I know the American People are much attached to their Government;—I know they would suffer much for its sake;—I know they would endure evils long and patiently, before they would ever think of exchanging it for another. Yet, notwithstanding all this, if the laws be continually despised and disregarded, if their rights to be secure in their persons and property, are held by no better tenure than the caprice of a mob, the alienation of their affections from the Government is the natural consequence; and to that, sooner or later, it must come.
Here then, is one point at which danger may be expected.
The question recurs “how shall we fortify against it?” The answer is simple. Let every American, every lover of liberty, every well wisher to his posterity, swear by the blood of the Revolution, never to violate in the least particular, the laws of the country; and never to tolerate their violation by others. As the patriots of seventy-six did to the support of the Declaration of Independence, so to the support of the Constitution and Laws, let every American pledge his life, his property, and his sacred honor;—let every man remember that to violate the law, is to trample on the blood of his father, and to tear the character of his own, and his children’s liberty. Let reverence for the laws, be breathed by every American mother, to the lisping babe, that prattles on her lap—let it be taught in schools, in seminaries, and im colleges;—let it be written in Primmers, spelling books, and in Almanacs;—let it be preached from the pulpit, proclaimed in legislative halls, and enforced in courts of justice. And, in short, let it become the political religion of the nation; and let the old and the young, the rich and the poor, the grave and the gay, of all sexes and tongues, and colors and conditions, sacrifice unceasingly upon its altars.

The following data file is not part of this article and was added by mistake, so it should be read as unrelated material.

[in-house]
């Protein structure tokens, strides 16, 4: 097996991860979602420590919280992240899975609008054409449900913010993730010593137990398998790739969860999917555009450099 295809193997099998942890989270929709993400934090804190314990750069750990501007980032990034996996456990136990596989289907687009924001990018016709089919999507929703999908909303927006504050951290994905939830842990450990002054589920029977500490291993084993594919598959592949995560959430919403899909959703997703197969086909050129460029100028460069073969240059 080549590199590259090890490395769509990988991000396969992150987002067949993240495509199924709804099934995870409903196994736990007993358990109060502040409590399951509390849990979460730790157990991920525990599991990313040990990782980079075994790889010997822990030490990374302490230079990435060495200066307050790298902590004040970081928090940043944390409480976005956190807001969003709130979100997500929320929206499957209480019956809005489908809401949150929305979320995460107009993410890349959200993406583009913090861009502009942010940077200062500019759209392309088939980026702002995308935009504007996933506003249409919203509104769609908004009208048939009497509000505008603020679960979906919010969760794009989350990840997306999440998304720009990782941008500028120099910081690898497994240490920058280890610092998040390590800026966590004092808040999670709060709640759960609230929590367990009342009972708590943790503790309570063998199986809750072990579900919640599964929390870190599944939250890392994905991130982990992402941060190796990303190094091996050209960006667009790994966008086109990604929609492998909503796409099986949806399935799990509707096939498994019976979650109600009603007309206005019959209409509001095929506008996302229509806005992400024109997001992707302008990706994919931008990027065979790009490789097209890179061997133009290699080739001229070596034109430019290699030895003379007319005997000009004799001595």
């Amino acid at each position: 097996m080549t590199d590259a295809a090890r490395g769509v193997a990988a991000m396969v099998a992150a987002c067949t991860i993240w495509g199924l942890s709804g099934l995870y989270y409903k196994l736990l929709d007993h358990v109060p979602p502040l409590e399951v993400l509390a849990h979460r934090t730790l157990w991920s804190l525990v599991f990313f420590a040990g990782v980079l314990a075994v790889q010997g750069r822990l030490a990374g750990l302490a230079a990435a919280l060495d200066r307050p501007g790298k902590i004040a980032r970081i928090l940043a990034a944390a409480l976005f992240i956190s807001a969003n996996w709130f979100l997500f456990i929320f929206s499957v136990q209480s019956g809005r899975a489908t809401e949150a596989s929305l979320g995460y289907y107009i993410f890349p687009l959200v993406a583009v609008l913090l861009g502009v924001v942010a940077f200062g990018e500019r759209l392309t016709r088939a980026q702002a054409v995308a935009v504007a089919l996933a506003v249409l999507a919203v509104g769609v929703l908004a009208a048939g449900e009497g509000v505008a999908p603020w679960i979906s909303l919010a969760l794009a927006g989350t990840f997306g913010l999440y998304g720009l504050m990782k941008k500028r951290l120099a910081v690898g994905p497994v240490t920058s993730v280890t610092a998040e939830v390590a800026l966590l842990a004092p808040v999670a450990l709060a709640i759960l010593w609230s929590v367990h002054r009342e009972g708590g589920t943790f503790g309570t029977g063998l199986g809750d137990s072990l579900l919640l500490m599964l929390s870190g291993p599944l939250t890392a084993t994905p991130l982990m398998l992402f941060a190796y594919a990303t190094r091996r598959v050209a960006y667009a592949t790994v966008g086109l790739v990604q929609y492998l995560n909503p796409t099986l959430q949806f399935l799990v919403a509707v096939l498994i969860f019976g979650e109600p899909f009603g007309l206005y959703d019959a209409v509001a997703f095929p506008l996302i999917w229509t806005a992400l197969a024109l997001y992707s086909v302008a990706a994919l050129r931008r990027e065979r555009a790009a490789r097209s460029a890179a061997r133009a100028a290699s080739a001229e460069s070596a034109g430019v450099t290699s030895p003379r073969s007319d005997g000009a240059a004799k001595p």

While ever a state of feeling, such as this, shall universally, or even, very generally prevail throughout the nation, vain will be every effort, and fruitless every attempt, to subvert our national freedom.
When I so pressingly urge a strict observance of all the laws, let me not be understood as saying there are no bad laws; nor that grievances may not arise, for the redress of which, no legal provisions have been made.—I mean to say no such thing. But I do mean to say, that, although bad laws, if they exist, should be repealed as soon as possible, still while they continue in force, for the sake of example, they should be religiously observed. So also in unprovided cases. If such arise, let proper legal provisions be made for them with the least possible delay; but, till then, let them if not too intolerable, be borne with.